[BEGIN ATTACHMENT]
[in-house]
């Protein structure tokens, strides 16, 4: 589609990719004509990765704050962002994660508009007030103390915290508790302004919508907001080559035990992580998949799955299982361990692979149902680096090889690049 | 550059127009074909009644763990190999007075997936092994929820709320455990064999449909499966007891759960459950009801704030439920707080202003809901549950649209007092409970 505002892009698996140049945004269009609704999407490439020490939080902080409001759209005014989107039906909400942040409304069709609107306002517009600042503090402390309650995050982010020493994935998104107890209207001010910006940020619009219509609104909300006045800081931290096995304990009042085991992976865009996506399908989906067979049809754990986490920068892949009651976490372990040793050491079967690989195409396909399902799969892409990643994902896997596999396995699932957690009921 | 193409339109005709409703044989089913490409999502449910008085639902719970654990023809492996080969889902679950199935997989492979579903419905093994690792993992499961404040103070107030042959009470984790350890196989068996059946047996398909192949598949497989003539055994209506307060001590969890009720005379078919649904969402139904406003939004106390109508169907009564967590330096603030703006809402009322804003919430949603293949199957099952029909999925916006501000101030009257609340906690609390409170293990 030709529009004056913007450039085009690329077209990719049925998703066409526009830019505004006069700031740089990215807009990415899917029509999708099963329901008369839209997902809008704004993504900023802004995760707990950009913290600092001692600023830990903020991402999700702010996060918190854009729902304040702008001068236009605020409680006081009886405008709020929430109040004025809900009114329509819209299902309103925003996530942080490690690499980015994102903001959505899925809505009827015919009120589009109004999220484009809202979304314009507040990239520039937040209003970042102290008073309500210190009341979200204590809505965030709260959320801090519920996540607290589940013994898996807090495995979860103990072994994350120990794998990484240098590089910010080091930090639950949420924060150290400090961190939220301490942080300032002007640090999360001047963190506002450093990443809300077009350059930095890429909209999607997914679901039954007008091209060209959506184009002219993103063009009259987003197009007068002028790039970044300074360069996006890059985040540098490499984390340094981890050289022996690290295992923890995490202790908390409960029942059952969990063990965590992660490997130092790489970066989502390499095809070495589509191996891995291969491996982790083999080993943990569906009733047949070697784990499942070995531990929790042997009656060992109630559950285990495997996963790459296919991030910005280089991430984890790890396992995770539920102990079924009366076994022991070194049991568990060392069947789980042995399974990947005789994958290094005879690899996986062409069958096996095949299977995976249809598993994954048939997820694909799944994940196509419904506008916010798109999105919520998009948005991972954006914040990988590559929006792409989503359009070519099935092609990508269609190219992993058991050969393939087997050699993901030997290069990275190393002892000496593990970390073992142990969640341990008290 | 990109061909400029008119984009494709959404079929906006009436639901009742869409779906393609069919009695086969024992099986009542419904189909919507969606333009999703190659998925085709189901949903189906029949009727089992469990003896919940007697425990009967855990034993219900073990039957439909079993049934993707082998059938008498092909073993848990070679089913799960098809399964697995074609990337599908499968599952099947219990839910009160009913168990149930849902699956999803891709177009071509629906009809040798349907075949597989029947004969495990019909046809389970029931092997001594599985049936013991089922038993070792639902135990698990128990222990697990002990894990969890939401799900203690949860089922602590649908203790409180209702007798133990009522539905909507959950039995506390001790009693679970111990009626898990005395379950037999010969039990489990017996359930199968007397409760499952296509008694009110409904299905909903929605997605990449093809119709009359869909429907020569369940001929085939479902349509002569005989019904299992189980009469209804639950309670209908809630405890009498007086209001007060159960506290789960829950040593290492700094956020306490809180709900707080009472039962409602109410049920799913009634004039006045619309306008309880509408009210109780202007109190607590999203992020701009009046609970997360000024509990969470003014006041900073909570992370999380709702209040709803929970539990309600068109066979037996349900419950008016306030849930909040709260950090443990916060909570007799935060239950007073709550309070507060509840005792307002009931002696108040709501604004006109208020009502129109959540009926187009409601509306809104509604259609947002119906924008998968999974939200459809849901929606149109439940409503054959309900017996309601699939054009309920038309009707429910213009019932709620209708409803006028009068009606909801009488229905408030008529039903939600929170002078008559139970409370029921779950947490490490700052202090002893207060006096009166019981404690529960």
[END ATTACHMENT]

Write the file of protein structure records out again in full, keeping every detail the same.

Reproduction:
[in-house]
């Protein structure tokens, strides 16, 4: 589609990719004509990765704050962002994660508009007030103390915290508790302004919508907001080559035990992580998949799955299982361990692979149902680096090889690049 | 550059127009074909009644763990190999007075997936092994929820709320455990064999449909499966007891759960459950009801704030439920707080202003809901549950649209007092409970 505002892009698996140049945004269009609704999407490439020490939080902080409001759209005014989107039906909400942040409304069709609107306002517009600042503090402390309650995050982010020493994935998104107890209207001010910006940020619009219509609104909300006045800081931290096995304990009042085991992976865009996506399908989906067979049809754990986490920068892949009651976490372990040793050491079967690989195409396909399902799969892409990643994902896997596999396995699932957690009921 | 193409339109005709409703044989089913490409999502449910008085639902719970654990023809492996080969889902679950199935997989492979579903419905093994690792993992499961404040103070107030042959009470984790350890196989068996059946047996398909192949598949497989003539055994209506307060001590969890009720005379078919649904969402139904406003939004106390109508169907009564967590330096603030703006809402009322804003919430949603293949199957099952029909999925916006501000101030009257609340906690609390409170293990 030709529009004056913007450039085009690329077209990719049925998703066409526009830019505004006069700031740089990215807009990415899917029509999708099963329901008369839209997902809008704004993504900023802004995760707990950009913290600092001692600023830990903020991402999700702010996060918190854009729902304040702008001068236009605020409680006081009886405008709020929430109040004025809900009114329509819209299902309103925003996530942080490690690499980015994102903001959505899925809505009827015919009120589009109004999220484009809202979304314009507040990239520039937040209003970042102290008073309500210190009341979200204590809505965030709260959320801090519920996540607290589940013994898996807090495995979860103990072994994350120990794998990484240098590089910010080091930090639950949420924060150290400090961190939220301490942080300032002007640090999360001047963190506002450093990443809300077009350059930095890429909209999607997914679901039954007008091209060209959506184009002219993103063009009259987003197009007068002028790039970044300074360069996006890059985040540098490499984390340094981890050289022996690290295992923890995490202790908390409960029942059952969990063990965590992660490997130092790489970066989502390499095809070495589509191996891995291969491996982790083999080993943990569906009733047949070697784990499942070995531990929790042997009656060992109630559950285990495997996963790459296919991030910005280089991430984890790890396992995770539920102990079924009366076994022991070194049991568990060392069947789980042995399974990947005789994958290094005879690899996986062409069958096996095949299977995976249809598993994954048939997820694909799944994940196509419904506008916010798109999105919520998009948005991972954006914040990988590559929006792409989503359009070519099935092609990508269609190219992993058991050969393939087997050699993901030997290069990275190393002892000496593990970390073992142990969640341990008290 | 990109061909400029008119984009494709959404079929906006009436639901009742869409779906393609069919009695086969024992099986009542419904189909919507969606333009999703190659998925085709189901949903189906029949009727089992469990003896919940007697425990009967855990034993219900073990039957439909079993049934993707082998059938008498092909073993848990070679089913799960098809399964697995074609990337599908499968599952099947219990839910009160009913168990149930849902699956999803891709177009071509629906009809040798349907075949597989029947004969495990019909046809389970029931092997001594599985049936013991089922038993070792639902135990698990128990222990697990002990894990969890939401799900203690949860089922602590649908203790409180209702007798133990009522539905909507959950039995506390001790009693679970111990009626898990005395379950037999010969039990489990017996359930199968007397409760499952296509008694009110409904299905909903929605997605990449093809119709009359869909429907020569369940001929085939479902349509002569005989019904299992189980009469209804639950309670209908809630405890009498007086209001007060159960506290789960829950040593290492700094956020306490809180709900707080009472039962409602109410049920799913009634004039006045619309306008309880509408009210109780202007109190607590999203992020701009009046609970997360000024509990969470003014006041900073909570992370999380709702209040709803929970539990309600068109066979037996349900419950008016306030849930909040709260950090443990916060909570007799935060239950007073709550309070507060509840005792307002009931002696108040709501604004006109208020009502129109959540009926187009409601509306809104509604259609947002119906924008998968999974939200459809849901929606149109439940409503054959309900017996309601699939054009309920038309009707429910213009019932709620209708409803006028009068009606909801009488229905408030008529039903939600929170002078008559139970409370029921779950947490490490700052202090002893207060006096009166019981404690529960």